• Chartio has a reputation of having** simple, fast deployment**. While he was SVP of engineering at Chartio, Arjun Anand led the charge for setting up Chartio. About his experience, he says, “With Chartio, it only took a day to get everything going, and then a week to get the initial dashboards to show what we could accomplish.”
  • Because it’s so easy for end business users to set up and use, Chartio frees up data and development teams to do the work they should be doing. In his G2 review, Dan D. says, “Chartio’s SQL GUI (graphical user interface) enables end users to help themselves, freeing up huge amounts of resources that can be redirected onto other projects.”


  • Chartio prioritizes end usability above most other things. This means that there are a few features it needs to develop in order to satisfy the most hardcore of data analysts.
  • Jason Harris at Panoply explains it this way: “While [Chartio] may not have all the functionality that your data analysts are looking for, it’s well suited to business users.” On G2, one executive in financial services says, “[Chartio] has relatively fewer features than the other primary tools out there, like Tableau. I think in part, that’s what enables it to be user-friendly, so it’s a trade-off rather than a downside.”

3. Looker

Looker is a powerful tool for modeling data using its proprietary language, LookerML, that has limited visualization capabilities and data inputs. Google Cloud Platform acquired it in 2019, moving it into the Google walled garden, which means it may get combined with Google Data Studio in the near future, as explained in-depth here.

Who is Looker for?

Looker is built for data teams that need powerful modeling capabilities above all else.

These teams also need the patience to learn Looker’s propriety language, LookerML. That said, Looker has a robust library of analytics code called Looker Blocks, which can speed up repetitive workflows once up and running.

Unique features

  • Looker Blocks®, pre-built analytics code that provides a jumping-off point for your own data modeling.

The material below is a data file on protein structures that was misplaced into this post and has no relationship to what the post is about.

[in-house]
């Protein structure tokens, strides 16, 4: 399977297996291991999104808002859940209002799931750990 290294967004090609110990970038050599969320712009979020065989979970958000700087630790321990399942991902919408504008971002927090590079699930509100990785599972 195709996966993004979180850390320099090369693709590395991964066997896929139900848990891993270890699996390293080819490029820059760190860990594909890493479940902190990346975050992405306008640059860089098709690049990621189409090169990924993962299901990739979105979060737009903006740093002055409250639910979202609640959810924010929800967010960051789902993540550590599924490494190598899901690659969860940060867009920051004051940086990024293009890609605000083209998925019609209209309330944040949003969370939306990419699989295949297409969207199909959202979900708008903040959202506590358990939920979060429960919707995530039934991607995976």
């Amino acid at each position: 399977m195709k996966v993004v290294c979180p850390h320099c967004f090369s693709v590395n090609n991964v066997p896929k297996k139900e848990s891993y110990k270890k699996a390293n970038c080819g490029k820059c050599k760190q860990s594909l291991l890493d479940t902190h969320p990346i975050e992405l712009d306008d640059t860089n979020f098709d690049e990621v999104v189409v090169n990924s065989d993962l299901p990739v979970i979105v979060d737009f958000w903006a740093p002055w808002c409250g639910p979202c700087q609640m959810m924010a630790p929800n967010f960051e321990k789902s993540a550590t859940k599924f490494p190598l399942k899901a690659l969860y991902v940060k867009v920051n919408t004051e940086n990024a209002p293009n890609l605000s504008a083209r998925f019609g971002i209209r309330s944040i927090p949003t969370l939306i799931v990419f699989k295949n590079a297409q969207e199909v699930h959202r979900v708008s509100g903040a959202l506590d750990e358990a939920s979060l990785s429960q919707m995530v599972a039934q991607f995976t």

• LookML, Looker’s proprietary data modeling language.


  • LookML provides a powerful modeling layer that some veterans enjoy. On Reddit, user rlaxx1 says, “The modeling layer allows you to basically turn SQL into object-oriented code.”
  • Presets like Looker Blocks® that can help your team get off the ground quicker if they know SQL inside and out.


  • What Looker gains in modeling capabilities, it loses in its ability to manipulate and visualize data. On Quora, Bill Ulammandakh says, “Expect to be able to do maybe 1% of what you can do in Excel in terms of data manipulation.”
  • Also, despite its strengths in modeling, some find it time-consuming to prepare data for Looker. “You do need a preparation software before you use it, which means you’re not able to cleanse and prepare your data before connecting to a data source,” says Amrita C. on G2.

More information

4. Google Data Studio

Google Data Studio is a data visualization tool from Google with easy integrations to the entire Google ecosystem, from Google Analytics to Google Sheets to BigQuery. The amount of integration and the fact that it’s free make it easier for more people to get into, but its visualizations and formatting are often lacking.

Also, Google’s acquisition of Looker makes some people wonder about the future of Google Data Studio.

Who is Google Data Studio for?

Google Data Studio is good for people who have bought in to the Google ecosystem and want to visualize data quickly.

Google Data Studio has perhaps the lowest bar of entry for the business intelligence tools listed here. But it lacks deeper data functionality, relying on other Google services like BigQuery to fill in the gaps.

Unique features